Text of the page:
Michael Christopher Low, assistant professor in the Department of History, was named Senior Humanities Research Fellow for the Study of the Arab World at New York University Abu Dhabi for the 2020-2021 academic year.
Dr. Low specializes in Late Ottoman, Modern Middle Eastern, Indian Ocean, and Environmental History. He received his Ph.D. from Columbia University in 2015. He is currently finishing a book manuscript, Imperial Mecca: The Ottoman Hijaz and the Indian Ocean Hajj (under contract with Columbia University Press). Drawing on Ottoman and British archival sources as well as published materials in Arabic and Turkish, Imperial Mecca analyzes how the Hijaz and the steamship-era pilgrimage to Mecca simultaneously became objects of Ottoman modernization, global public health, international law, and inter-imperial competition during the late nineteenth and early twentieth centuries. Low is also co-editor (with Lâle Can, Kent Schull, and Robert Zens) of The Subjects of Ottoman International Law, forthcoming from Indiana University Press in 2019.
Professor Low’s articles have appeared (or are forthcoming) in Comparative Studies in Society and History; Comparative Studies of South Asia, Africa and the Middle East; Environment and History; the Journal of the Ottoman and Turkish Studies Association; and the International Journal of Middle East Studies.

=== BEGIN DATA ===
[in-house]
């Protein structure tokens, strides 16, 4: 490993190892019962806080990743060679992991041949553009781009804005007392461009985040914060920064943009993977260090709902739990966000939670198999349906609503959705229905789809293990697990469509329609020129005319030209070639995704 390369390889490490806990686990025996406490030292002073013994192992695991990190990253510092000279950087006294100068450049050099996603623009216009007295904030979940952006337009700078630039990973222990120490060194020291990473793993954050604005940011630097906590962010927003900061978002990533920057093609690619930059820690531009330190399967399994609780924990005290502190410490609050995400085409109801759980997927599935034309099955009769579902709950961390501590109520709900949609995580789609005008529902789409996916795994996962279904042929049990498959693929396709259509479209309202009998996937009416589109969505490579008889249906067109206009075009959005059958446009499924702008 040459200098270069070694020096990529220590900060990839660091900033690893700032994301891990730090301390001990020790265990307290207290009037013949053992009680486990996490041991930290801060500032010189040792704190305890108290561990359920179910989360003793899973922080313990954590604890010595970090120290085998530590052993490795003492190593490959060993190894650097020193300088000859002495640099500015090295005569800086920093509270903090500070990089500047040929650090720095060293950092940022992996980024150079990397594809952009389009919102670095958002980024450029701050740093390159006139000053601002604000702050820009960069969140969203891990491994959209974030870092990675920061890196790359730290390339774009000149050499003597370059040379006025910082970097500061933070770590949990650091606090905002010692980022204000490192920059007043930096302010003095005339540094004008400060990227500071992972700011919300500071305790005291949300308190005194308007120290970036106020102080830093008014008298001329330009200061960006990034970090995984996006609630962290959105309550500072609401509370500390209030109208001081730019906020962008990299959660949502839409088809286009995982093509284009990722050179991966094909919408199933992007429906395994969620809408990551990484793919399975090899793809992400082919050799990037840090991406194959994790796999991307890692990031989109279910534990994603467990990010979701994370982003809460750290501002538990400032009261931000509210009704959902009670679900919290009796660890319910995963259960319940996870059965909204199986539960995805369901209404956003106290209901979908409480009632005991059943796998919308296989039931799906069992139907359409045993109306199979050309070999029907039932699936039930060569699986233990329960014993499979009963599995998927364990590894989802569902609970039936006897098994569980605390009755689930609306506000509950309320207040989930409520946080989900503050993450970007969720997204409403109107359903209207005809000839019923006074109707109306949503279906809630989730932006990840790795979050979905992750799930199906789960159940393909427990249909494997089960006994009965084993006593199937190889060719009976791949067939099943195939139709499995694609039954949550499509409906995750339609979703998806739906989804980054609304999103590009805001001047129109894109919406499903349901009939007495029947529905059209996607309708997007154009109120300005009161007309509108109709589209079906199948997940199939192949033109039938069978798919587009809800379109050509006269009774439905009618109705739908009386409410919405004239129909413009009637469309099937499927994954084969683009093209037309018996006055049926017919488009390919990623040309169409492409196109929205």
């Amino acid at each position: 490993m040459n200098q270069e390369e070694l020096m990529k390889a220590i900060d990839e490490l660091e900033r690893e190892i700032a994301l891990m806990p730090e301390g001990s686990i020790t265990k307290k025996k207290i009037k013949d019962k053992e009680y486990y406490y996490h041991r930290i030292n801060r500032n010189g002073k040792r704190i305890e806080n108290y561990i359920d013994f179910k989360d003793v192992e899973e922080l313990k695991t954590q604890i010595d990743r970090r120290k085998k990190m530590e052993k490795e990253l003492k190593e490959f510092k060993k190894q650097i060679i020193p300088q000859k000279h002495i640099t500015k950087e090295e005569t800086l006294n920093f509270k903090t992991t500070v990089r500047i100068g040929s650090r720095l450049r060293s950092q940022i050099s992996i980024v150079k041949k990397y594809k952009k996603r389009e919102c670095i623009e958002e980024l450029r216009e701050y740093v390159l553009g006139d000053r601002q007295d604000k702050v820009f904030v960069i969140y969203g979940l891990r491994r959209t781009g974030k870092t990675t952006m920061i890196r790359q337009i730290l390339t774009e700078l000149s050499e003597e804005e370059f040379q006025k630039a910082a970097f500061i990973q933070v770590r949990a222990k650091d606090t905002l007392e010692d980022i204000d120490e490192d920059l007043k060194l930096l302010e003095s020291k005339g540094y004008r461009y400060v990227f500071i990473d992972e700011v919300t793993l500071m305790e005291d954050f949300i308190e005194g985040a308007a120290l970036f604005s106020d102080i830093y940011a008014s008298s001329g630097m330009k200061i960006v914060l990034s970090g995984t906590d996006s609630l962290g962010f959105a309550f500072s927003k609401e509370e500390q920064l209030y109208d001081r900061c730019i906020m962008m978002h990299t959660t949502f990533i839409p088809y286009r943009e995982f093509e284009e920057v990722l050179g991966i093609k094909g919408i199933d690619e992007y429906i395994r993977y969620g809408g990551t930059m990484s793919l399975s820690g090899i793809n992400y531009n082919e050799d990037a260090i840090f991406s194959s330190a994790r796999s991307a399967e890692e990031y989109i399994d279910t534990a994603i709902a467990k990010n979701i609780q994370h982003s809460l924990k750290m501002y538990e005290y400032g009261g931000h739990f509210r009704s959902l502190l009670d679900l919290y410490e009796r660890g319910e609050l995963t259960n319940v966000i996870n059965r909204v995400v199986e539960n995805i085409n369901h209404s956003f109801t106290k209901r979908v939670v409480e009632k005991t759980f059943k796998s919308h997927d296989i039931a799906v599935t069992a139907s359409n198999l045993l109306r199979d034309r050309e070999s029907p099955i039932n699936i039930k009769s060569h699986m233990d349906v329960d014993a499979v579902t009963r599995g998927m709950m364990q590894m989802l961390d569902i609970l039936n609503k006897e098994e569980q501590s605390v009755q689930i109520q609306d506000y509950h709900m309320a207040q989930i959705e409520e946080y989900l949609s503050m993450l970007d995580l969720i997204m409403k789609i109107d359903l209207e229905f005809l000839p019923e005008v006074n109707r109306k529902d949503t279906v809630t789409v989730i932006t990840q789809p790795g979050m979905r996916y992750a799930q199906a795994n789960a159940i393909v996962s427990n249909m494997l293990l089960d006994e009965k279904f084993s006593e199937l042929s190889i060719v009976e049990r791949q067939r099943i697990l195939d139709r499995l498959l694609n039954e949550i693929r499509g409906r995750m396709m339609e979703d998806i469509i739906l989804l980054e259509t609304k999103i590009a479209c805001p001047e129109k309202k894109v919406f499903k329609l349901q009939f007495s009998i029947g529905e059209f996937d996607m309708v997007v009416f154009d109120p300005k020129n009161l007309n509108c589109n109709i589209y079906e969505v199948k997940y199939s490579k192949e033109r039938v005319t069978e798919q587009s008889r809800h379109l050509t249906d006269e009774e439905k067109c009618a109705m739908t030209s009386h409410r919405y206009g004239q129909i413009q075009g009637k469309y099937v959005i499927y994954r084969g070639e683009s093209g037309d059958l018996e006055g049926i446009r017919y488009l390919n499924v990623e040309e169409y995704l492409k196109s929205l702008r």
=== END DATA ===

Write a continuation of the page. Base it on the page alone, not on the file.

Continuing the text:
In 2016, his article, “Ottoman Infrastructures of the Saudi Hydro-State: The Technopolitics of Pilgrimage and Potable Water in the Hijaz,” received the American Society for Environmental History’s Alice Hamilton article prize and the Comité International des Études Pré-ottomanes et Ottomanes prize for the best article by an early-career scholar in pre-Ottoman or Ottoman studies.
Professor Low’s research and language training have been supported by the American Institute for Yemeni Studies, Columbia University’s Institute for Religion, Culture, and Public Life, Iowa State University’s Center for Excellence in the Arts and Humanities, and the David L. Boren National Security Education Program. In 2016, he was a Visiting Senior Fellow at Koç University’s Research Center for Anatolian Civilizations (ANAMED) in Istanbul.
Low also serves as the Coordinator for Iowa State University’s Indian Ocean World partnership and PhD fellowship. From 2018 through 2025, Iowa State University will join McGill University’s Indian Ocean World Centre and an international team of more than twenty universities and centers across the globe. Our partnership project, “Appraising Risk, Past and Present: Interrogating Historical Data to Enhance Understanding of Environmental Crises in the Indian Ocean World,” has been awarded a 2.5 million-dollar (Canadian) grant by the Canadian Social Sciences and Humanities Research Council (SSHRC). Historians, anthropologists, and social and environmental scientists will examine the social, economic, and political impacts of natural disasters and environmental risk across the world most populous and unstable macro-region, stretching from East Africa, Arabia, and the Persian Gulf to India, Southeast Asia, and China. By examining past and present patterns of natural hazards from epidemic disease, monsoon failure, and drought to tsunamis, volcanic activity, and global climate change, this grant seeks to better understand how the societies of the Indian Ocean world have adapted to natural disasters and environmental risk across time.